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What is missing in Cuemaking
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bstroud
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What is missing in Cuemaking - 09-28-2010, 07:19 AM

Cuemaking is a hybrid of sorts. It is a combination of art and craft.

The craft side has evolved to the point that perfection in construction and execution is possible.

The art side seems to be stuck in the past. How many more cues with points or boxes and inlayed with diamonds and dots will be made. Sure there is a place for cues like this. It's called a MUSEUM.

Why don't more cuemakers try something new and different? The apparent reason is that most, if not all, lack any formal art training.

I am approached frequently by people wanting to become cuemakers. They want to know about machines and software. I tell them all the same thing. Go to art school. Learn to design properly. Then become a cuemaker. That is what the industry needs.

I know that I along with a few other cuemakers have struggled long and hard to become better designers. It's not easy. I takes lots of time. The results are worth it.

It saddens me to see so many cuemakers with obvious talent succumb to cliches like "I like traditional cues". What they are really saying is either "I am afraid to try something new" or I'm doing just fine making what I am".

Either way it is a cop out.

Can the situation be changed for the better? Perhaps. The collectors' show that I started is one way and it is having a positive effect. More artistic cues are created every day just for that show.

The main way however is for you ( the buying public) to demand more of your cuemaker. Push on them for something new and different. Get them out of their comfort zone.They WILL respond with something special!

Sincerely,

Bill Stroud
  
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Winston846
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09-28-2010, 07:29 AM

While I'm not a cuemaker, I can say that there truly are people out there who like "traditional cues". I being one of them. In fact, I recently had a cue made where I specifically instructed the cuemaker that I wanted it to look like it was made in 1965.

Not saying there's anything wrong with trying new things, but I for one don't like a lot of fancy things in a cue and truly am a traditionalist.


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Traditional
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KSwiss10
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Traditional - 09-28-2010, 07:51 AM

I too am a fan of traditional cues. My cue is as plain as they come in the looks department. It is a Jacoby and is just a solid piece of cocobola with an Irish linen wrap. A few silver rings at the joints is as vancy as it needs to be. Also all that "art" adds a lot of time to the construction process and money when someone goes to purchase a cue.

My cue may look plain but it is a custom from Jacoby and plays great, and I didn't have to spend a lot of money to get it.

I think it would be cool to see some cue makers try different things but it's not for everybody.


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bstroud
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09-28-2010, 07:57 AM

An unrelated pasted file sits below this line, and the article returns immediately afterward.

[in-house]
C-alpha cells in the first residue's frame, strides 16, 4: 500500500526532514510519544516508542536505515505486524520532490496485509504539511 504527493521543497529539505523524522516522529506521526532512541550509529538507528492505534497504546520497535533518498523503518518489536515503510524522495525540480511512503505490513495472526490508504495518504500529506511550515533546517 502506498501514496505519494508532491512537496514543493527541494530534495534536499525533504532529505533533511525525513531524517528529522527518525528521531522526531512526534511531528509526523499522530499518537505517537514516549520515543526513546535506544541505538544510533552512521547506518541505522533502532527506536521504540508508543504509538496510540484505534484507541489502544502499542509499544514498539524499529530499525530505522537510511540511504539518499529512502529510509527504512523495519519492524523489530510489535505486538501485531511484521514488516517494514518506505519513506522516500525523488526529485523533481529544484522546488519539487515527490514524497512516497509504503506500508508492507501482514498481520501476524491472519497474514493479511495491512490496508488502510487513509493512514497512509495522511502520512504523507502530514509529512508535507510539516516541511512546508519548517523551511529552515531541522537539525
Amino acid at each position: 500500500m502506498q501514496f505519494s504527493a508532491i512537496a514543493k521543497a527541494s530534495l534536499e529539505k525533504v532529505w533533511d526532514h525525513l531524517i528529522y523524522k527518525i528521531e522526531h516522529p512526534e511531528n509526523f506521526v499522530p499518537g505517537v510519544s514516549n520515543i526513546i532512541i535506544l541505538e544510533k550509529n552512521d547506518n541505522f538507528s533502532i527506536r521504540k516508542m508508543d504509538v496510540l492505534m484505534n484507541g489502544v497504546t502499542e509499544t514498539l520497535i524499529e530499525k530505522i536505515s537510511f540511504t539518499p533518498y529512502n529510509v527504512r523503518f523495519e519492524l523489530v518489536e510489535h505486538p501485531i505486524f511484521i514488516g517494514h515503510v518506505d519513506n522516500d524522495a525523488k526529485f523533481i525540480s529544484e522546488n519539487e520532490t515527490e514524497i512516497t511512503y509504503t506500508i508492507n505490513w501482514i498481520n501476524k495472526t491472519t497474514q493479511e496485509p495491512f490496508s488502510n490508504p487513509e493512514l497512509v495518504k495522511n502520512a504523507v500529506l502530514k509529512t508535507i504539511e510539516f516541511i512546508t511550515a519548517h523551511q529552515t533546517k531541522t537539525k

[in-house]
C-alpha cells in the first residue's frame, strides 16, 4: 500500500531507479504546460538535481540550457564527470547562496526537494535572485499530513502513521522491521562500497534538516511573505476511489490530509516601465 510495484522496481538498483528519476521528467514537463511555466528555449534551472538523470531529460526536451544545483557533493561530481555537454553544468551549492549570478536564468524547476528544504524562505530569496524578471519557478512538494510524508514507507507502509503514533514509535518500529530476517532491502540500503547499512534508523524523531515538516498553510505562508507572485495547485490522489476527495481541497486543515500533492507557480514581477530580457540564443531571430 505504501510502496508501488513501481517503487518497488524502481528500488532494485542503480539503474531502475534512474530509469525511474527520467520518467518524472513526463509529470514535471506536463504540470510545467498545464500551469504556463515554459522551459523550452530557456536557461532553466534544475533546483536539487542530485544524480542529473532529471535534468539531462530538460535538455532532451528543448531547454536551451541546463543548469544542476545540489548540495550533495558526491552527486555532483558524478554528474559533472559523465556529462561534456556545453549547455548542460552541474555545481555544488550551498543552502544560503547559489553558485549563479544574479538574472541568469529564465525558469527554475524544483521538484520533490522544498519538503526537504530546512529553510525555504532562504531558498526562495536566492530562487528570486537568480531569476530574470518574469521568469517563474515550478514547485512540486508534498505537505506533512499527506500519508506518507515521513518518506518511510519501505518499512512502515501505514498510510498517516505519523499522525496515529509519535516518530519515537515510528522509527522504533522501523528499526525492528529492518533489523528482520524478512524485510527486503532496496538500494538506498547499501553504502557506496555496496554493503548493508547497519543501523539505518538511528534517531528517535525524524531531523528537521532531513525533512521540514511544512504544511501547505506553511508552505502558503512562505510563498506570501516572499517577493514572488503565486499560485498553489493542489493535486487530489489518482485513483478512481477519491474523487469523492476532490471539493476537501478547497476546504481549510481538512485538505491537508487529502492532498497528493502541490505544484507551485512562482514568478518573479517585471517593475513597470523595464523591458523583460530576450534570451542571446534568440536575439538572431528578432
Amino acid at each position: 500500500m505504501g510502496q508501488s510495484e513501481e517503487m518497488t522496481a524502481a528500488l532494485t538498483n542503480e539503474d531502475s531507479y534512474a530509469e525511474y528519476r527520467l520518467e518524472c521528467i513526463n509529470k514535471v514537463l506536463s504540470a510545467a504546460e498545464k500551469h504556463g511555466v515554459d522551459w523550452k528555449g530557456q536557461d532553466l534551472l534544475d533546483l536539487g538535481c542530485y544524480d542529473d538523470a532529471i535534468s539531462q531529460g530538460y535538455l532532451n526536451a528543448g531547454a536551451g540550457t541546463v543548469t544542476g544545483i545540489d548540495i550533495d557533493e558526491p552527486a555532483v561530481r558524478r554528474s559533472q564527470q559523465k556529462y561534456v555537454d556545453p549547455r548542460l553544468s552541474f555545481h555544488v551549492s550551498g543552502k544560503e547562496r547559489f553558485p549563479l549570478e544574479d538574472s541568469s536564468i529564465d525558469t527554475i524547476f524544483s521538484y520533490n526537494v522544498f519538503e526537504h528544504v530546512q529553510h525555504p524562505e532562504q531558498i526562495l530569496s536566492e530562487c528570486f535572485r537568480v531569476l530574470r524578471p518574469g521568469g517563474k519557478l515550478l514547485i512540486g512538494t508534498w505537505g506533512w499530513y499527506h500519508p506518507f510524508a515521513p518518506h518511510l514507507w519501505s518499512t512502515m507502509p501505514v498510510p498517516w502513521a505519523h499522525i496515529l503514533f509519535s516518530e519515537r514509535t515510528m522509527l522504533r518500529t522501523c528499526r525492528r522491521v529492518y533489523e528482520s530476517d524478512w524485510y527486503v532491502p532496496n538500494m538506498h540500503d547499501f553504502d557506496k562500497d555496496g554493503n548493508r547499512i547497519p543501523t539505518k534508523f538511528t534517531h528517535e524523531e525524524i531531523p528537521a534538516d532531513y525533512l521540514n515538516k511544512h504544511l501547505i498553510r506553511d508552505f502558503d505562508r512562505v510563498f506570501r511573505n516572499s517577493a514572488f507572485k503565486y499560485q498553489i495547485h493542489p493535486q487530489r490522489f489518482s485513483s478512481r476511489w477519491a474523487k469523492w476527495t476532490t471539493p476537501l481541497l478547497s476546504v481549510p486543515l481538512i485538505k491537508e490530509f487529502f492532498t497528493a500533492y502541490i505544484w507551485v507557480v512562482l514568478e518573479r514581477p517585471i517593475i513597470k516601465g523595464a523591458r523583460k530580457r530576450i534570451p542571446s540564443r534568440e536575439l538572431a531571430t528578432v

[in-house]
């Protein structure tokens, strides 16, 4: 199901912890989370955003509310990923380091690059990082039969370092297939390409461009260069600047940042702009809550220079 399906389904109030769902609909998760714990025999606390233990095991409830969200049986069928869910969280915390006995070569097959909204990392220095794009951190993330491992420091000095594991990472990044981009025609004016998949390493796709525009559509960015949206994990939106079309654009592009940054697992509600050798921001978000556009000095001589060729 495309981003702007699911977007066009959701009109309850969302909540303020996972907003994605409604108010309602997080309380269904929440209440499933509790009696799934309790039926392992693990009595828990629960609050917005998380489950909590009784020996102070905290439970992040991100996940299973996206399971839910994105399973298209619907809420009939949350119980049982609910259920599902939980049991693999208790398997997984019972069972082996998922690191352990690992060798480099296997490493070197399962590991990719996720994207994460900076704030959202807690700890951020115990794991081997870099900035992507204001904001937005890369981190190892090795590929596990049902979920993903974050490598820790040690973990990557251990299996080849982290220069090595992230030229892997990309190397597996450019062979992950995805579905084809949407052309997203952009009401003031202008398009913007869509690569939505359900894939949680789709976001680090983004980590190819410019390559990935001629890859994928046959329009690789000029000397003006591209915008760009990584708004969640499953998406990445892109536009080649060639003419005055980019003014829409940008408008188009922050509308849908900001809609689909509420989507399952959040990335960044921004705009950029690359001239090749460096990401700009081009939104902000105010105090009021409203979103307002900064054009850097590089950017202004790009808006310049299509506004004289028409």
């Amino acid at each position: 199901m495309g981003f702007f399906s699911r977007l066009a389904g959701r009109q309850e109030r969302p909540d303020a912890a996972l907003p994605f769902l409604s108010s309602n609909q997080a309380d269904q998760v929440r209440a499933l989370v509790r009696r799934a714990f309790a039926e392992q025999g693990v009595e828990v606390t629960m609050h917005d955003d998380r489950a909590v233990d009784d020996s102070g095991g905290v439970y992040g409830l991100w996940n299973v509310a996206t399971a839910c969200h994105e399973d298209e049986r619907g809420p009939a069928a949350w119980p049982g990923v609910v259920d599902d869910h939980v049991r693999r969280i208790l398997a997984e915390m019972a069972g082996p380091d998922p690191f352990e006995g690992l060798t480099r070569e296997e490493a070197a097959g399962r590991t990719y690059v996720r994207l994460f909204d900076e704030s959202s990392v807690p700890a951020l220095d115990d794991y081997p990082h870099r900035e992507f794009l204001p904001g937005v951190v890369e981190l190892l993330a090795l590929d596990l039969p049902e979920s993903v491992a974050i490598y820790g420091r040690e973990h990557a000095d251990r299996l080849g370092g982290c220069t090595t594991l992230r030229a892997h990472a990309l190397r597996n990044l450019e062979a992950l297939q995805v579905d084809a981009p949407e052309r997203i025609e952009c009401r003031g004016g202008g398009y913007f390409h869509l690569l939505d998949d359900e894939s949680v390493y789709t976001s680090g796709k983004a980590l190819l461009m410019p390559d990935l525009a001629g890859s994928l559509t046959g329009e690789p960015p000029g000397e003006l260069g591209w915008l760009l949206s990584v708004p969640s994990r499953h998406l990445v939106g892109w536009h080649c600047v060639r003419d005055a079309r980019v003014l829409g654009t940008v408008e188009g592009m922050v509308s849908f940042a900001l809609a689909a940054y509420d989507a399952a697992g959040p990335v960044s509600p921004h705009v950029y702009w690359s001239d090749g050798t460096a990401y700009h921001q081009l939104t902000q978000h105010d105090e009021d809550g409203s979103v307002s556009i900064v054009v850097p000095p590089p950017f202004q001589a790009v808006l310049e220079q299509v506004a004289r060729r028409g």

Quote:
Originally Posted by Winston846 View Post
While I'm not a cuemaker, I can say that there truly are people out there who like "traditional cues". I being one of them. In fact, I recently had a cue made where I specifically instructed the cuemaker that I wanted it to look like it was made in 1965.

Not saying there's anything wrong with trying new things, but I for one don't like a lot of fancy things in a cue and truly am a traditionalist.
Winston,

You are the exact type of person I was trying to attract with this post.

There is nothing wrong with liking "traditional" cue designs but I would imagine that you are no long using "rabbit ears" to watch TV.

The point I'm trying to make here is that cuemakers just need to move on.
They need to try new things and it is people like you that can push them to do so. Give it a try next time. Perhaps you can find a bridge between a modern and a traditional design the you would like even more.

Thanks for your reply,

Bill Stroud
  
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09-28-2010, 08:03 AM

I ordered a cue from Chuck Starkey based on multiple pieces of mesquite and asked him for a Native American theme to the cue. I know this has been done before, but it's far from traditional. He also has expressed ideas for brand new designs, and is very excited about it. I'd like to think I'm doing my part with my first custom-ordered cue to promote new design

While I don't dislike traditional cues, I would never order one new from the cuemaker.


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bstroud
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09-28-2010, 08:05 AM

Quote:
Originally Posted by KSwiss10 View Post
I too am a fan of traditional cues. My cue is as plain as they come in the looks department. It is a Jacoby and is just a solid piece of cocobola with an Irish linen wrap. A few silver rings at the joints is as vancy as it needs to be. Also all that "art" adds a lot of time to the construction process and money when someone goes to purchase a cue.

My cue may look plain but it is a custom from Jacoby and plays great, and I didn't have to spend a lot of money to get it.

I think it would be cool to see some cue makers try different things but it's not for everybody.
I find it interesting that you claim to be a traditionalist but I noticed that you play with an OB1 shaft. Hardly a traditional approach.

There is a clear distinction between design and technology however and perhaps one day you will make the leap in design and try something a bit different.

Thanks for your reply,

Bill Stroud
  
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09-28-2010, 08:12 AM

I am all for this. I check the gallery frequently to see what is posted and it is rare for something deemed "new" or even a cue constructed with a non-traditional technique being made. Recently Mr. Marshall posted some cues on here with a new approach to cue making and it is unique and I liked seeing it. I would love to see some more out of the box cues being made. I do think customers are afraid to request these things or even some cuemakers deny these requests possibly. I would like to hear feedback from other cuemakers in this thread. Maybe on my next cue I will come up with something to try.